An interdisciplinary team of researchers at the University of Waterloo have won $265,000 in funding to develop a palm-sized device capable of detecting COVID-19 infection within 30 minutes. The funding from the Government of Canada, through the Canadian Institutes of Health Research, along with provincial partners is in response to their continued efforts to address the health challenges of the COVID-19 pandemic in Canada and around the globe.
The team includes Professors Emmanuel Ho from the School of Pharmacy and Keith Fowke from the University of Manitoba and will be led by Carolyn Ren, a professor of mechanical and mechatronics engineering.
Leveraging the expertise of team members in engineering, nanotechnology, viral immunology and clinical medicine, the project builds on Ren’s work on microfluidics and lab-on-a-chip technology to develop a portable, point-of-care instrument to rapidly diagnose COVID-19.
The device is expected to greatly expand testing and control the spread of the virus through use at drive-through sites and other community locations.
“This tragedy could be prevented from happening or its impact could be largely minimized if rapid, massive-scale testing can be performed at the community level without the need of highly trained professionals and expensive equipment”.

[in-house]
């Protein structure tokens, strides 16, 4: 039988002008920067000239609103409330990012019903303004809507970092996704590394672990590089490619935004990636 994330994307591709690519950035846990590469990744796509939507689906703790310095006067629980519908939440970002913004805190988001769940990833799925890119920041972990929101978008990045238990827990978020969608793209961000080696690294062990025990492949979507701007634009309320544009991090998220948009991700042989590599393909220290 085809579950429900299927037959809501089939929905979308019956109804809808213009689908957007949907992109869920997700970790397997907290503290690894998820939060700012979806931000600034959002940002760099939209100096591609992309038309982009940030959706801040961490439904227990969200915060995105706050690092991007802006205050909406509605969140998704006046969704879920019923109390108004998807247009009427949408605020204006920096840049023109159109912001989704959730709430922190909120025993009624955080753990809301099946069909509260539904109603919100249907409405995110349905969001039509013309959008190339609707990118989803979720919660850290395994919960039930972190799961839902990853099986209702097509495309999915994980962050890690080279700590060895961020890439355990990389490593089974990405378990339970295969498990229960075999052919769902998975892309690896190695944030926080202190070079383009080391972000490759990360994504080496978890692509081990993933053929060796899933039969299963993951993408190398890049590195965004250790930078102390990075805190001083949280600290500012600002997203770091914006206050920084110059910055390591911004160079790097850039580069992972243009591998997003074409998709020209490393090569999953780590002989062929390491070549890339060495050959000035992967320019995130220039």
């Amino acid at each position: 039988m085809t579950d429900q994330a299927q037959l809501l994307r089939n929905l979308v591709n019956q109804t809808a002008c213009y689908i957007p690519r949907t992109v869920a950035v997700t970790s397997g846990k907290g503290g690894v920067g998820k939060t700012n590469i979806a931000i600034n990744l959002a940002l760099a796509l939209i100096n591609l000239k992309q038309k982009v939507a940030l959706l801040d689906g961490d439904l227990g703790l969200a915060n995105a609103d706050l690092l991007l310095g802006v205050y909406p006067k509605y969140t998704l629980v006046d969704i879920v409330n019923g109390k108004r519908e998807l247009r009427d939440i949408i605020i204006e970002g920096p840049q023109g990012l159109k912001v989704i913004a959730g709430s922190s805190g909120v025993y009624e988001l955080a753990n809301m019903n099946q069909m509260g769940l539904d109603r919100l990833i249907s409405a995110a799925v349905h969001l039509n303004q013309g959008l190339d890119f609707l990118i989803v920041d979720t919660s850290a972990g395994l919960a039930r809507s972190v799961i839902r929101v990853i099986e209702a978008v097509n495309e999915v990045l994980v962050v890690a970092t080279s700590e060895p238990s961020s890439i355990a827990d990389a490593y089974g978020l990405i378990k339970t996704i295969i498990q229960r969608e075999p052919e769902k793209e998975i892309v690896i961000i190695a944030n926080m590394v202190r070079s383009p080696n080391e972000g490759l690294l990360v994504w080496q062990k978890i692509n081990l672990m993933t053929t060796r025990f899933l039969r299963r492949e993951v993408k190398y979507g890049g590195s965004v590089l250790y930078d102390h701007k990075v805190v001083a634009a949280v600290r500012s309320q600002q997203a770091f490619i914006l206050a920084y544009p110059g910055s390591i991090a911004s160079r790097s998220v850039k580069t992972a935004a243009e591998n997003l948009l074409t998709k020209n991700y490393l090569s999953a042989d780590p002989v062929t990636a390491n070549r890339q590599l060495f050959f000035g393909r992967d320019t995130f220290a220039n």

The instrument would consist of battery-powered microwave circuitry and a microwave-microfluidic device with a sensor surface modified by gold nanoparticles to recognize the COVID-19 virus.
To support the development of the device, Ho's research team is exploring how to use gold nanoparticles to detect or bind to the virus so that the device's microwave sensor can produce the 'positive' or 'negative' signal.
A nasal swab from a patient would be stirred in a solution, a drop of which would then go into the device for detection of the virus. A yes or no result for infection would be indicated by a light.
“Accelerating high-quality research and real-time evidence is a priority for Canada in its fight against COVID-19,” said The Honourable Patty Hajdu, Minister of Health. "Our government believes that it’s through collaboration and data sharing that we will respond efficiently to this global health emergency”.
The project is one of 139 that received federal funding through the Canadian Institutes of Health Research.